After the Persian Gulf war, the United States wisely concluded that having such a volatile region bristling with weapons was not in the best interests of peace. President Bush called for the industrialized nations to reduce the flow of armaments into the Middle East.
Unfortunately, that has not happened. And the United States has been one of the leading suppliers of arms into the Middle East, with sales running into the billions of dollars.A study by the Congressional Budget Office concluded this week that putting some kind of binding limits on weapons going into the region could help cool tensions in the region.
The CBO report said such limits on weapon exports could reduce the armaments flow into the Middle East by 50 percent below the peak levels of the 1980s. The Middle East, with only 3 percent of the world's population, has been the site of nearly a third of all global weapons purchases in the past two decades.
Certainly, pumping armaments into an area known for conflict, terrorism, despotic regimes, guerrilla movements, ancient hatreds and violence is tantamount to sprinkling gasoline around a smoldering fire.
Yet the nations that make up the permanent United Nations Security Council - the United States, Britain, France, Russia and China - and that ought to be highly concerned, also account for 86 percent of sales in the global weapons market.
At a time when the Soviet Union has collapsed and the United States is designing future military needs to cope with medium-scale regional wars, it makes little sense for the United States to supply arms to one of the areas most likely to be the location of such wars.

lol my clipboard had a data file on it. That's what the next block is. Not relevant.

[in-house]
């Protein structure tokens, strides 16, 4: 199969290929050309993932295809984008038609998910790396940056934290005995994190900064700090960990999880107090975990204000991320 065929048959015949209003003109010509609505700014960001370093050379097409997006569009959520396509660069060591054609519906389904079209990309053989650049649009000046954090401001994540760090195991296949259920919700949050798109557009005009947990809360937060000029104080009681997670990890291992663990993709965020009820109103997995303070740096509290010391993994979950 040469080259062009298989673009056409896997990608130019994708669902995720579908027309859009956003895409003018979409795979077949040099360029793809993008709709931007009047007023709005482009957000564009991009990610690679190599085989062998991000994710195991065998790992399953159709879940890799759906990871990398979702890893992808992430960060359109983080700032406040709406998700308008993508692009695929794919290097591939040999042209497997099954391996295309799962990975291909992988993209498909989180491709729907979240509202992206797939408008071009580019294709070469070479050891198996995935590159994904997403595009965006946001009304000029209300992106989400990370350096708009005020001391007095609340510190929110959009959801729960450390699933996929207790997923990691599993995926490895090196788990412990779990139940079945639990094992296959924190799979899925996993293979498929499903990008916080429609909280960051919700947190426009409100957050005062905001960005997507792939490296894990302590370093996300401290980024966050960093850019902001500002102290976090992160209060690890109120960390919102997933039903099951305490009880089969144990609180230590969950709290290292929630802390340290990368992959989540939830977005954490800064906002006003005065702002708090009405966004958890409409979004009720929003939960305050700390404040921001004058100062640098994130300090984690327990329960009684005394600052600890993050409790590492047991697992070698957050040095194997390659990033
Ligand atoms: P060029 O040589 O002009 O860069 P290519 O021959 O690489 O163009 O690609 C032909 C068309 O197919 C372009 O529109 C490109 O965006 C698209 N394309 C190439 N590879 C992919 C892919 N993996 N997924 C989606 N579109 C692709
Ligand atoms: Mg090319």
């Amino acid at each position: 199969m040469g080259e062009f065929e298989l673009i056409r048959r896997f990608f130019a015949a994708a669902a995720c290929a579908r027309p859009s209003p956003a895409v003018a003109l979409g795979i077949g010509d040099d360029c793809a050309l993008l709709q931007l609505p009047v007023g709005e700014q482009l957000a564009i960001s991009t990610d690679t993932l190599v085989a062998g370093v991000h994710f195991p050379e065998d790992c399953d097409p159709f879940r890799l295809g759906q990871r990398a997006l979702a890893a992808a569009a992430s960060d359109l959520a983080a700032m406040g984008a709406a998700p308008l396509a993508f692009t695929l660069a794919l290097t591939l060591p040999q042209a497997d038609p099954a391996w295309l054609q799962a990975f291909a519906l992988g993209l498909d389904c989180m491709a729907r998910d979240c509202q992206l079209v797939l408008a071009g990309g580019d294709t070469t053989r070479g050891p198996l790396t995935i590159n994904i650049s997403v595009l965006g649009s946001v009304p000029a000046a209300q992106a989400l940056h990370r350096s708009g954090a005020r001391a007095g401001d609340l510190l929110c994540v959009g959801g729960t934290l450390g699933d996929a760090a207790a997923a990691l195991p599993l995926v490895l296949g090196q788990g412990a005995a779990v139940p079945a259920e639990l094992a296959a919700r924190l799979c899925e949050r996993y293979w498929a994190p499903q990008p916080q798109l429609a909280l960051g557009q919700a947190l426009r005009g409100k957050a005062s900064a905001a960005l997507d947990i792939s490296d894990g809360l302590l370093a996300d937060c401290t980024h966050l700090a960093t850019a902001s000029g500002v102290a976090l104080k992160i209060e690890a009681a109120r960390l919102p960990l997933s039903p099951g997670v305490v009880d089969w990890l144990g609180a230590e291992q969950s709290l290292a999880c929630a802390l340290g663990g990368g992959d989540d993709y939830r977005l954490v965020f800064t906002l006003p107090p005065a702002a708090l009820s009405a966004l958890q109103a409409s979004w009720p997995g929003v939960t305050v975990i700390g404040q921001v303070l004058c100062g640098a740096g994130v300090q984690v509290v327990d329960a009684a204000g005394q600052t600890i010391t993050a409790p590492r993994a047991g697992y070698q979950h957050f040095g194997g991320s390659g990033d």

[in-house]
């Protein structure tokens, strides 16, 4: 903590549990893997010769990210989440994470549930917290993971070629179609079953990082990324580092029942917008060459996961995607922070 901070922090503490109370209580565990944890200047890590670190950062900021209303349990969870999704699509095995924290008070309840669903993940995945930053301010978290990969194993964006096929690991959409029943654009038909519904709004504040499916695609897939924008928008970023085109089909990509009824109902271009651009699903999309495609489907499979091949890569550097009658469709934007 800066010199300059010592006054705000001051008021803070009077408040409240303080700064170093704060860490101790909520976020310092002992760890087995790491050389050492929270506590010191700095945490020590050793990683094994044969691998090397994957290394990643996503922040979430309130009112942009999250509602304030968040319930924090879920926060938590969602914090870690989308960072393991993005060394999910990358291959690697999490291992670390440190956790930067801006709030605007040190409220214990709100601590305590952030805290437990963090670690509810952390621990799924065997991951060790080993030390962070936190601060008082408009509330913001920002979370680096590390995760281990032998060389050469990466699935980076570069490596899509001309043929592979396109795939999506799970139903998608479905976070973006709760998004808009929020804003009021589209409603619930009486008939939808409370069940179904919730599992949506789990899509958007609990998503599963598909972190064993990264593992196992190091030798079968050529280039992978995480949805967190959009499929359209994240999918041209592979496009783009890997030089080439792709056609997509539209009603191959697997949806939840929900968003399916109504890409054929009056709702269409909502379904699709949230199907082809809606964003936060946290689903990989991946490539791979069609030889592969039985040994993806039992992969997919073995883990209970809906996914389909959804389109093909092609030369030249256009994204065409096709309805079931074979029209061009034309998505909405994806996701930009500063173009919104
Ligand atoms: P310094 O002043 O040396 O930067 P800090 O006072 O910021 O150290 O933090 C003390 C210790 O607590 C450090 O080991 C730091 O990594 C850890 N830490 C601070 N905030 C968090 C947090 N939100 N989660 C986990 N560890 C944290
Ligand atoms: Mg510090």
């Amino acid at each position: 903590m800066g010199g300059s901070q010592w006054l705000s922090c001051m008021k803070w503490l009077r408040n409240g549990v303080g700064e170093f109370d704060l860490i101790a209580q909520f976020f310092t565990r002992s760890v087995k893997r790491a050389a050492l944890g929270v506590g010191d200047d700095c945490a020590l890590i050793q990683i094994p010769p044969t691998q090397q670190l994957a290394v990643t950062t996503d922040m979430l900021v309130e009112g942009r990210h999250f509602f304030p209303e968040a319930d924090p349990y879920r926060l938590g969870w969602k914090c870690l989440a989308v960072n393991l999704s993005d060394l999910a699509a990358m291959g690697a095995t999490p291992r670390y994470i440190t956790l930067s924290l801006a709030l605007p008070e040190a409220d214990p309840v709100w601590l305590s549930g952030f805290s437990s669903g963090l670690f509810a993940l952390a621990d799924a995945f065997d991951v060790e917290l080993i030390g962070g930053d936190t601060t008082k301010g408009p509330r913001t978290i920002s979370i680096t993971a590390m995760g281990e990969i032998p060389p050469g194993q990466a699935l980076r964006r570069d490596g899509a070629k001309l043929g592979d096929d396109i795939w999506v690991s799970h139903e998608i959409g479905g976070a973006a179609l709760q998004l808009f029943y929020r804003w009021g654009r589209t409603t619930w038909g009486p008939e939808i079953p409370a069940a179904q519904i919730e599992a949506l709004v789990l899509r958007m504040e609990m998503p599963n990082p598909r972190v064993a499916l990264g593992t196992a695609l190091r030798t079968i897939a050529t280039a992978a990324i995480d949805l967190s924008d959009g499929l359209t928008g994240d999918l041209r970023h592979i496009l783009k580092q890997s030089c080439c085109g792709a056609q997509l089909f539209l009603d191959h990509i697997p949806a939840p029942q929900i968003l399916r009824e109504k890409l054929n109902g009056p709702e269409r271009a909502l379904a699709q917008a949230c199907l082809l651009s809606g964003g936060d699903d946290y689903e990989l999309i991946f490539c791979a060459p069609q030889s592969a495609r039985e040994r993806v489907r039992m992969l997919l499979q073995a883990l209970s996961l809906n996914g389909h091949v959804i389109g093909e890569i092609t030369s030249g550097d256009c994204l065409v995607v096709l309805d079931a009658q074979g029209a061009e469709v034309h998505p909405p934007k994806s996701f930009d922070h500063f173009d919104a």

Most people recognize this paradox, yet halting arms sales is not as easy as it sounds.
In the first place, exports from the U.S. weapons industry means American jobs. That's not a small consideration at a time when the U.S. economy is in recession. And there are political consequences.
A few weeks ago, Bush drew cheers in St. Louis when he announced the sale of 72 jet fighters to Saudi Arabia, a deal worth $9 billion and with an impact on 7,000 workers in the St. Louis area and 40,000 nationwide. Those numbers are hard to ignore for a president or Congress.
The kind of limits suggested in the CBO study would mean a $3 billion a year decrease for the American armaments industry - about 20 percent of the nation's total weapons exports. This would mean the loss of 75,000 jobs, with serious impact in certain regions dependent on the defense industry.
Another problem is that unless other weapons exporters agree on binding limits in the Middle East, no one country is going to drop out of the lucrative arms sales. Those remaining in the trade would simply step in and take up the slack.
Lawmakers responding to the CBO study said it is shortsighted for the United States to rely on arms exports to promote job security. No one can disagree. But politicians riding the arms export tiger may find it difficult to dismount without getting clawed in the process.
Reducing arms sales to the Middle East may not be politically feasible until the economy gets better. In the meantime, the Middle East cauldron continues to bubble dangerously as Iran leads the way with a massive armaments buildup.